Working on oil rigs is much like any other maritime employment. Crews normally work around the clock with two separate teams covering 12-hour shifts. This schedule regularly leads to exhaustion for all workers both during each shift and over the long haul of being on the rig. Most employees work 20 days on with 10 days off per 30-day time period, and working 20 long shifts consecutively can leave any employee with low energy. This presents a safety concern for all rig managers and employing companies.
The new sleep therapy devices designed for maritime workers could be an excellent step in the right direction for improving exhaustion safety issues in all maritime work environments. The devices gauge how long the worker sleeps during off time, many of whom sleep eight of those hours. The results give management personnel a better read on how exhausted any particular worker may be at any point in their stay on the rig.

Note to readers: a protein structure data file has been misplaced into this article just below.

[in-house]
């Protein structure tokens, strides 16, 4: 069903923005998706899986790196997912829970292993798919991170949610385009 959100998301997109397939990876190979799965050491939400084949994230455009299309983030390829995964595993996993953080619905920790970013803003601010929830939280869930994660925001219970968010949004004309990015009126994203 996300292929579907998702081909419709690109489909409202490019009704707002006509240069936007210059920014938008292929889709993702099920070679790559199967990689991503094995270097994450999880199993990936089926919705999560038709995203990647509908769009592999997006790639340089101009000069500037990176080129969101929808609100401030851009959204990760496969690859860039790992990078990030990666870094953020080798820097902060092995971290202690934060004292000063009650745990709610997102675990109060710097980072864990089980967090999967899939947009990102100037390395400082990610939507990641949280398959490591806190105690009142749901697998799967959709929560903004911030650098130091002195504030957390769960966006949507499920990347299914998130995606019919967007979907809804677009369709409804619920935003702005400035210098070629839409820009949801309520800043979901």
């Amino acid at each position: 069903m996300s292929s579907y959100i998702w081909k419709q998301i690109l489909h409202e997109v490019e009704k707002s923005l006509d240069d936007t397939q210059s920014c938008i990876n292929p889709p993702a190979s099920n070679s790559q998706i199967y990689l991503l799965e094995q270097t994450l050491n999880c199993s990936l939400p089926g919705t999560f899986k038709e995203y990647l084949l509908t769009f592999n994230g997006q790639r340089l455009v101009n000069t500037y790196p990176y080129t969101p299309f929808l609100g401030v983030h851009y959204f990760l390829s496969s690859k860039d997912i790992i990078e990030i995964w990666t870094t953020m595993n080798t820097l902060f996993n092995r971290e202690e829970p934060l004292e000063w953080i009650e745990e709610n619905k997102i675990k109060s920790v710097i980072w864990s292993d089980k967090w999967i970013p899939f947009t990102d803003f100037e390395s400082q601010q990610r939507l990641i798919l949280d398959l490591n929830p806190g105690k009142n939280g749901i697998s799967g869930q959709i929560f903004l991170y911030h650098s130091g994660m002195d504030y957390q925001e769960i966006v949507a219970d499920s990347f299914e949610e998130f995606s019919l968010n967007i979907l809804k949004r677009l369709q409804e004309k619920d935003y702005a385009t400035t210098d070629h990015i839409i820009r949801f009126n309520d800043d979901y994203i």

While this is a good tool for employers with comprehensive safety programs on their facilities, failure to take this safety precaution for employees now that it is available could help injured workers under maritime law when financial compensation is being negotiated or a case is forced to court. Employee safety is the ultimate priority for employers, and a lack of safety measures may be central to a claim.